Featured at the Page 99 Test: Injustices: The Supreme Court's History of Comforting the Comfortable and Afflicting the Afflicted by Ian Millhiser.

About the book, from the publisher:
Few American institutions have inflicted greater suffering on ordinary people than the Supreme Court of the United States. Since its inception, the justices of the Supreme Court have shaped a nation where children toiled in coal mines, where Americans could be forced into camps because of their race, and where a woman could be sterilized against her will by state law. The Court was the midwife of Jim Crow, the right hand of union busters, and the dead hand of the Confederacy. Nor is the modern Court a vast improvement, with its incursions on voting rights and its willingness to place elections for sale.

In this powerful indictment of a venerated institution, Ian Millhiser tells the history of the Supreme Court through the eyes of the everyday people who have suffered the most from it. America ratified three constitutional amendments to provide equal rights to freed slaves, but the justices spent thirty years largely dismantling these amendments. Then they spent the next forty years rewriting them into a shield for the wealthy and the powerful. In the Warren era and the few years following it, progressive justices restored the Constitution’s promises of equality, free speech, and fair justice for the accused. But, Millhiser contends, that was an historic accident. Indeed, if it weren’t for several unpredictable events, Brown v. Board of Education could have gone the other way.

In Injustices, Millhiser argues that the Supreme Court has seized power for itself that rightfully belongs to the people’s elected representatives, and has bent the arc of American history away from justice.
Learn more about Injustices at the publisher's website; follow Ian Millhiser on Twitter.

The Page 99 Test: Injustices.

--Marshal Zeringue

Tuesday, March 31, 2015

What is Douglas Nicholas reading?

Featured at Writers Read: Douglas Nicholas, author of Throne of Darkness.

His entry begins:
Heart-Beast by Tanith Lee. This was one of the most effortlessly beautiful books I've read. A somber werewolf tale that has the dimension and gravity of an ancient legend, written in wonderfully poetic language, it's also gripping, frightening, and moment after moment hinting at vaster realities just behind the text. There is a striking visual image or turn of speech on every page. Read it in sips, because you want to...[read on]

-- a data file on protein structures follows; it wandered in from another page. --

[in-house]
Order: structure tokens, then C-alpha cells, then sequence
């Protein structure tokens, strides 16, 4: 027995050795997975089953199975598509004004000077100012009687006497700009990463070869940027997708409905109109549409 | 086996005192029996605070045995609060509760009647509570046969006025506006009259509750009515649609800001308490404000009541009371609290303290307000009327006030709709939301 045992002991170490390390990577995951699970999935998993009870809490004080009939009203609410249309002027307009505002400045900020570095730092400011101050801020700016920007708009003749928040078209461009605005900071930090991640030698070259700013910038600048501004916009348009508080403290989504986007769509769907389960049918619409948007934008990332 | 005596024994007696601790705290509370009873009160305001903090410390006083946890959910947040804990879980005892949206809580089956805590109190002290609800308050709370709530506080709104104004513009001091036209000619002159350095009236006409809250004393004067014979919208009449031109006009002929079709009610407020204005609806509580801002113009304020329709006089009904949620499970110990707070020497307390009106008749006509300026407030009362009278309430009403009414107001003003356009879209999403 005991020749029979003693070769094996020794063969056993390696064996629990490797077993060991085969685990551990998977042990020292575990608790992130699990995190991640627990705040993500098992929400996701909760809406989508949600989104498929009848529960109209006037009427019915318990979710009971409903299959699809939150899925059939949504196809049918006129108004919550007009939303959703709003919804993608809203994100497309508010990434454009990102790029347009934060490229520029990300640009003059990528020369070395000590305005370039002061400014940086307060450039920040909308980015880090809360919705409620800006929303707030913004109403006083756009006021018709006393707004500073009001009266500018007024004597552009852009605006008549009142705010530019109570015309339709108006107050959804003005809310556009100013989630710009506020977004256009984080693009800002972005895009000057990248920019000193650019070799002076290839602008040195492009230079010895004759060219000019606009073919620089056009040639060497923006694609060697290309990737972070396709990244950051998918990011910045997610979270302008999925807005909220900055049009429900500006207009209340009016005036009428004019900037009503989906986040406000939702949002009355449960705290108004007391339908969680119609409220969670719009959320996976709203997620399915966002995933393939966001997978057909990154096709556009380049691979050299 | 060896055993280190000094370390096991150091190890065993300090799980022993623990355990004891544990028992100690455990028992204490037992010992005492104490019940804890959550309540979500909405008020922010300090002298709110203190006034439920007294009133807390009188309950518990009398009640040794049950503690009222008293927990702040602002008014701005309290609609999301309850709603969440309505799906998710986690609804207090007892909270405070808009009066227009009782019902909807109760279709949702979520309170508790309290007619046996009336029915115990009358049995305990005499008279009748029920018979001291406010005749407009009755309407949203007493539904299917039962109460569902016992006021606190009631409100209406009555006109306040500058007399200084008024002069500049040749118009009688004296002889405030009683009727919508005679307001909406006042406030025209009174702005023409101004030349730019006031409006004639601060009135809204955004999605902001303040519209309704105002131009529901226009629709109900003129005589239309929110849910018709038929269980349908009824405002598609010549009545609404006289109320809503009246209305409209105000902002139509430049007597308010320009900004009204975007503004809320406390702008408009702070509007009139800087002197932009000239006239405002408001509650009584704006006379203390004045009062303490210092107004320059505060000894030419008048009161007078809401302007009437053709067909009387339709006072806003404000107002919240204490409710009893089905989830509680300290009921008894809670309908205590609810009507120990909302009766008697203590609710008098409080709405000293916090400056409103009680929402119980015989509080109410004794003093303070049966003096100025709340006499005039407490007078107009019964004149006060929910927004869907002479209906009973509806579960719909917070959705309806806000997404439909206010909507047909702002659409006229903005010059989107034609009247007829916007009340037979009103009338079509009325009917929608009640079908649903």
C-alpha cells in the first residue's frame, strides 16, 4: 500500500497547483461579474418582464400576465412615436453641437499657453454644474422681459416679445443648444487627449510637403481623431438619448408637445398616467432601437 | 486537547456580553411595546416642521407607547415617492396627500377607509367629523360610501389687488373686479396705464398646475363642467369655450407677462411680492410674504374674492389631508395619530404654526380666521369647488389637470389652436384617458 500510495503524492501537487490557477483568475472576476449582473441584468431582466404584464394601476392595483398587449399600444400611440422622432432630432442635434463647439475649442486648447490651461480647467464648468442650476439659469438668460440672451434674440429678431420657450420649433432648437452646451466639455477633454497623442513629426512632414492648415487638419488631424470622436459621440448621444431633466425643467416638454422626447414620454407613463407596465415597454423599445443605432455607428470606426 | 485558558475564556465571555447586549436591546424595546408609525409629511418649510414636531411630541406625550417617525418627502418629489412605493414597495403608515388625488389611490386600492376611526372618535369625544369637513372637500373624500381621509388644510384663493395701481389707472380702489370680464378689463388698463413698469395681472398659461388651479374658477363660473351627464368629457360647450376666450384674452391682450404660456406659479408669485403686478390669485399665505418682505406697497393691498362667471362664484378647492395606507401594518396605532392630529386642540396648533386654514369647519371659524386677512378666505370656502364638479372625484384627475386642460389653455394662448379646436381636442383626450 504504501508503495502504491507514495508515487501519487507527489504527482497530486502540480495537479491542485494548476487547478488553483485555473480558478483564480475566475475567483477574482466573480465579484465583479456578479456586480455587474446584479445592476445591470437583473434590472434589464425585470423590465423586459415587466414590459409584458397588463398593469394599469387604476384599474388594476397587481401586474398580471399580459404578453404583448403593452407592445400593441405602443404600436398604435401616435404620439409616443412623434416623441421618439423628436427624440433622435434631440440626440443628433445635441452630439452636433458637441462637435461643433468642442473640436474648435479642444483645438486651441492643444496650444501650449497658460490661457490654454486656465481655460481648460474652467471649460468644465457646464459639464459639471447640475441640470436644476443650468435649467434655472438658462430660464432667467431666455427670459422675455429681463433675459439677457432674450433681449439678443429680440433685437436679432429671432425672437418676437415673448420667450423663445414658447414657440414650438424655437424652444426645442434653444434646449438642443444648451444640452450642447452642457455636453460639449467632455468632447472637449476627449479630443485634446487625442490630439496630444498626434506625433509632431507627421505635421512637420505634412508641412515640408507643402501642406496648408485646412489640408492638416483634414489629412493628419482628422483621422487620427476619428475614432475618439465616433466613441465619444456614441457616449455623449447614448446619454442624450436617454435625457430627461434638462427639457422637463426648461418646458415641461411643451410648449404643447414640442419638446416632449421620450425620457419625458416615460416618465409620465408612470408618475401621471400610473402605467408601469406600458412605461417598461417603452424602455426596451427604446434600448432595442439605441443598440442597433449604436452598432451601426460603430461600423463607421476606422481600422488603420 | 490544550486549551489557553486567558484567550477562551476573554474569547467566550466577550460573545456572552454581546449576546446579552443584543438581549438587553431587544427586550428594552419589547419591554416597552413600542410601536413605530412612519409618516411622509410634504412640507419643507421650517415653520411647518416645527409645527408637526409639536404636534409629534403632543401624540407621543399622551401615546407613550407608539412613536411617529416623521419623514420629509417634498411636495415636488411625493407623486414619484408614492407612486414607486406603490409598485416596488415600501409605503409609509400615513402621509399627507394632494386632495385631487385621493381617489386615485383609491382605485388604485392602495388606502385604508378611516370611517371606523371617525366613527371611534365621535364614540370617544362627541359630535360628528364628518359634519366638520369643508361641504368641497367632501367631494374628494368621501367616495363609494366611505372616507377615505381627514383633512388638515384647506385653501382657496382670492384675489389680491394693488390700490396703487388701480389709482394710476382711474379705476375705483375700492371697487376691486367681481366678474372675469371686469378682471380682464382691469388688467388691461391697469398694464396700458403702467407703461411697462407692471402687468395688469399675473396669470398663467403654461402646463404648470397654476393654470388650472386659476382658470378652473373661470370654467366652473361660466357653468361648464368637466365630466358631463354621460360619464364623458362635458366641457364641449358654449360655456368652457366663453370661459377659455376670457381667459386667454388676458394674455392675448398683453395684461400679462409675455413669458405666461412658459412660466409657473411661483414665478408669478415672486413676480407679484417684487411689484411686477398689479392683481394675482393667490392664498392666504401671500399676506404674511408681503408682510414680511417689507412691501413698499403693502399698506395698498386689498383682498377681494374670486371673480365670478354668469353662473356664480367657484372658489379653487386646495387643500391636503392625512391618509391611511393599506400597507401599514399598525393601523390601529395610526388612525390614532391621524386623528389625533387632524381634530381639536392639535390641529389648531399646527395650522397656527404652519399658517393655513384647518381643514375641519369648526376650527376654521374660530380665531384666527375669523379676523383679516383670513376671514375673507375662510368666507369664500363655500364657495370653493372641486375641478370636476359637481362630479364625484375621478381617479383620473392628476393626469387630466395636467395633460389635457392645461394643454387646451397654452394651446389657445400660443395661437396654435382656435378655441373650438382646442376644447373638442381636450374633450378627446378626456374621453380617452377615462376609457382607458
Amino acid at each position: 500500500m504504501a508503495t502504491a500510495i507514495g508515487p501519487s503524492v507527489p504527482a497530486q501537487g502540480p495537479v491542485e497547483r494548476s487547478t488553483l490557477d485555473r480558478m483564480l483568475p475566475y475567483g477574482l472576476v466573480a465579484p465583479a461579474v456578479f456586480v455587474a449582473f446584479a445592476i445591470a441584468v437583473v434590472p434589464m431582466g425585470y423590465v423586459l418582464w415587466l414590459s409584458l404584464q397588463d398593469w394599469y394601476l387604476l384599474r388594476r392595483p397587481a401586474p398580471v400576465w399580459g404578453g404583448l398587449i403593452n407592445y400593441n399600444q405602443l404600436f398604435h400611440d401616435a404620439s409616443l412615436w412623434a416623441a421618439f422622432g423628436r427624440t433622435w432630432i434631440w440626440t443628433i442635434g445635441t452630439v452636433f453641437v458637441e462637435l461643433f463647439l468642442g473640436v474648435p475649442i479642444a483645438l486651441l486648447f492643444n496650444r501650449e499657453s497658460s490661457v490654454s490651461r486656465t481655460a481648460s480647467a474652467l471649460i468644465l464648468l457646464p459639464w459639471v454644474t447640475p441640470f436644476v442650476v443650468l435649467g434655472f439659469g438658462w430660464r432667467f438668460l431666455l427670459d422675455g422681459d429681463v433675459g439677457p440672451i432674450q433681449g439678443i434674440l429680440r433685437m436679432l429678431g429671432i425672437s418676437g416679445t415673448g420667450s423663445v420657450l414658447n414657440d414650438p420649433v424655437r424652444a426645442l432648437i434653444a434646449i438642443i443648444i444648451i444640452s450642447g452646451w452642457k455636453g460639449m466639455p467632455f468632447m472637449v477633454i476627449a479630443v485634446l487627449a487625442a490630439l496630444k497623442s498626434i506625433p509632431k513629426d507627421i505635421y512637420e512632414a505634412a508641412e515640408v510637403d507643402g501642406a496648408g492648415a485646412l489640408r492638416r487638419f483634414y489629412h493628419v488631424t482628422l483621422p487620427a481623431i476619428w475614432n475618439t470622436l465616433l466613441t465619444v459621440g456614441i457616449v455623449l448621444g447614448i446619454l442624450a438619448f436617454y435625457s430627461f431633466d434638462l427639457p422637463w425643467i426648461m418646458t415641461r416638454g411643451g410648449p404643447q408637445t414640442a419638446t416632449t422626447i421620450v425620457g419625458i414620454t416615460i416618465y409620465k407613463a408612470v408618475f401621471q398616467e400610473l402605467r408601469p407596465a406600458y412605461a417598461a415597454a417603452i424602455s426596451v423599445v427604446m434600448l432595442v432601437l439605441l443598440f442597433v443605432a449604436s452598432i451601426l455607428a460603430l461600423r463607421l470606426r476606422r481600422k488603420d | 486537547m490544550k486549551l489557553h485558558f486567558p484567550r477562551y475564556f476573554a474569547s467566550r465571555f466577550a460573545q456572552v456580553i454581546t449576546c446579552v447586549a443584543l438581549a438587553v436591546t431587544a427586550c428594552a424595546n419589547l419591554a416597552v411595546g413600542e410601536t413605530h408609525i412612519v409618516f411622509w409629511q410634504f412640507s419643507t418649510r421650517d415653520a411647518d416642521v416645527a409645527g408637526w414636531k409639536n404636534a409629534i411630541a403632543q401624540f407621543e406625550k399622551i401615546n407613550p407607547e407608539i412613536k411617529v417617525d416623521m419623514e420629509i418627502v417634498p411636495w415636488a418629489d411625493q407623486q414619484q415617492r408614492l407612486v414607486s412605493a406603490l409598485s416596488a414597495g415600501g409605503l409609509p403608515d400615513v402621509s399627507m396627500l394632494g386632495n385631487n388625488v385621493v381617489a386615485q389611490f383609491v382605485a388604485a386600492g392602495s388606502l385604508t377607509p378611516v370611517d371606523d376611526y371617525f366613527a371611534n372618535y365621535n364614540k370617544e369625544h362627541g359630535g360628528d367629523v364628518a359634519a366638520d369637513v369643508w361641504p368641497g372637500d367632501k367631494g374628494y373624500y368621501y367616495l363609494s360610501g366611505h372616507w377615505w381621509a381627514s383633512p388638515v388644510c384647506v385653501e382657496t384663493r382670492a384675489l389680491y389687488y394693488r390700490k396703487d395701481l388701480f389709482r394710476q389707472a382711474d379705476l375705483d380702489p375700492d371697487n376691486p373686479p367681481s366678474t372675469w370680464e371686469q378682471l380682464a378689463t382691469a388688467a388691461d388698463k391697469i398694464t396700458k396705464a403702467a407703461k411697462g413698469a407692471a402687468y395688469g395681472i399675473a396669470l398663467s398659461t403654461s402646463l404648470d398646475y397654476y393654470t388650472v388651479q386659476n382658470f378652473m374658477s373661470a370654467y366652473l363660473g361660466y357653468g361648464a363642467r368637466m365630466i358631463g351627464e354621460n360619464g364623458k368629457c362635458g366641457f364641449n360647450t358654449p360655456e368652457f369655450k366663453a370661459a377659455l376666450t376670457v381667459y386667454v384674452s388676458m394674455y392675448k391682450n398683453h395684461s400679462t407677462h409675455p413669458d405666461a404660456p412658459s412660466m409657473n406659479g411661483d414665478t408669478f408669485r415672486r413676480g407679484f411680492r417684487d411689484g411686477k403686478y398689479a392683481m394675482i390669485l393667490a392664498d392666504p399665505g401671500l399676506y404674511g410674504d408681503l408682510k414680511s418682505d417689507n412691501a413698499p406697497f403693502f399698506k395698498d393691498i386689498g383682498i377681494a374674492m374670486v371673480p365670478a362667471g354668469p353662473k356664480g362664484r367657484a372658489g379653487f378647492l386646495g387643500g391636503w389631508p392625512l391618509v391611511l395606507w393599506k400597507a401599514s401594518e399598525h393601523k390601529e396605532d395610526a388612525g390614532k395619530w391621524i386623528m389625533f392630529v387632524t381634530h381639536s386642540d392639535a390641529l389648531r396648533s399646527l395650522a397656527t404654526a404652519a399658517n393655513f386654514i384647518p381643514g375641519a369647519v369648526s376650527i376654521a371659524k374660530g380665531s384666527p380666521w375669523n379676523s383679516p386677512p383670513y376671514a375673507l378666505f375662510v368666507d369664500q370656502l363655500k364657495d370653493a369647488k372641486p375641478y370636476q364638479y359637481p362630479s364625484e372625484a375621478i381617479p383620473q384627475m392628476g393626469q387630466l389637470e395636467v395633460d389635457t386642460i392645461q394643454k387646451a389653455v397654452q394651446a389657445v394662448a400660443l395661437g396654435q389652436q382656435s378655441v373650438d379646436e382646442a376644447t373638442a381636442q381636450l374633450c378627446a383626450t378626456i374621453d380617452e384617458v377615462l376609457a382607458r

About Throne of Darkness, from the publisher:
Perfect for fans of Game of Thrones, this novel from acclaimed author Douglas Nicholas continues the gripping dark fantasy series that Kirkus Reviews describes as “a more profound Harry Potter for adults.”

It’s 1215 in northwest England—the eve of the signing of the Magna Carta—and mystical Irish queen Maeve and her unlikely band of warriors must protect the region from a chilling fate. Word of a threat reaches the Northern barons: King John has plotted to import an African sorcerer and his sinister clan of blacksmiths, whose unearthly powers may spell destruction for the entire kingdom. Along with her lover, Jack, her gifted niece, Nemain, and Nemain’s newlywed husband, Hob (whose hidden talents will soon be revealed), Maeve must overcome a supernatural threat unlike any she’s seen before.

With his characteristic blend of historical adventure and intoxicating mythological elements, Nicholas once again “goes for the throat…with brilliant writing and whip-smart plotting” (New York Times bestselling author Jonathan Maberry). This is a richly woven tale that will leave you hungry for more.
Visit Douglas Nicholas's website.

The Page 69 Test: Throne of Darkness.

Writers Read: Douglas Nicholas.

--Marshal Zeringue

Pg. 69: Kate Quinn's "Lady of the Eternal City"

Featured at the Page 69 Test: Lady of the Eternal City by Kate Quinn.

About the book, from the publisher:
Elegant, secretive Sabina may be Empress of Rome, but she still stands poised on a knife’s edge. She must keep the peace between two deadly enemies: her husband Hadrian, Rome’s brilliant and sinister Emperor; and battered warrior Vix, who is her first love. But Sabina is guardian of a deadly secret: Vix’s beautiful son Antinous has become the Emperor’s latest obsession.

Empress and Emperor, father and son will spin in a deadly dance of passion, betrayal, conspiracy, and war. As tragedy sends Hadrian spiraling into madness, Vix and Sabina form a last desperate pact to save the Empire. But ultimately, the fate of Rome lies with an untried girl, a spirited redhead who may just be the next Lady of the Eternal City...
Learn more about the book and author at Kate Quinn's website and blog.

Coffee with a Canine: Kate Quinn and Caesar.

My Book, The Movie: Empress of the Seven Hills.

The Page 69 Test: The Serpent and the Pearl.

The Page 69 Test: The Lion and the Rose.

Writers Read: Kate Quinn (June 2014).

The Page 69 Test: Lady of the Eternal City.

--Marshal Zeringue

Ten top twins in children's books

Francesca Haig's new book is The Fire Sermon.

One entry from her list of the greatest twins in children’s books, as shared at the Guardian:
Claude and Eustace Wooster, in PG Wodehouse’s The Inimitable Jeeves

Claude and Eustace are the literary precursors of Rowling’s Weasley twins. They create chaos at every turn, and inevitably drag with them their hapless cousin, Bertie Wooster. Even when Claude and Eustace are supposed to be studying in the countryside, they do a sideline in taking bets on the sermon times of the local clergy. Usually partners in crime, their mistake is to compete for the love of the same woman, a division that Bertie’s brilliant butler, Jeeves, is able to exploit in order to outwit them once and for all.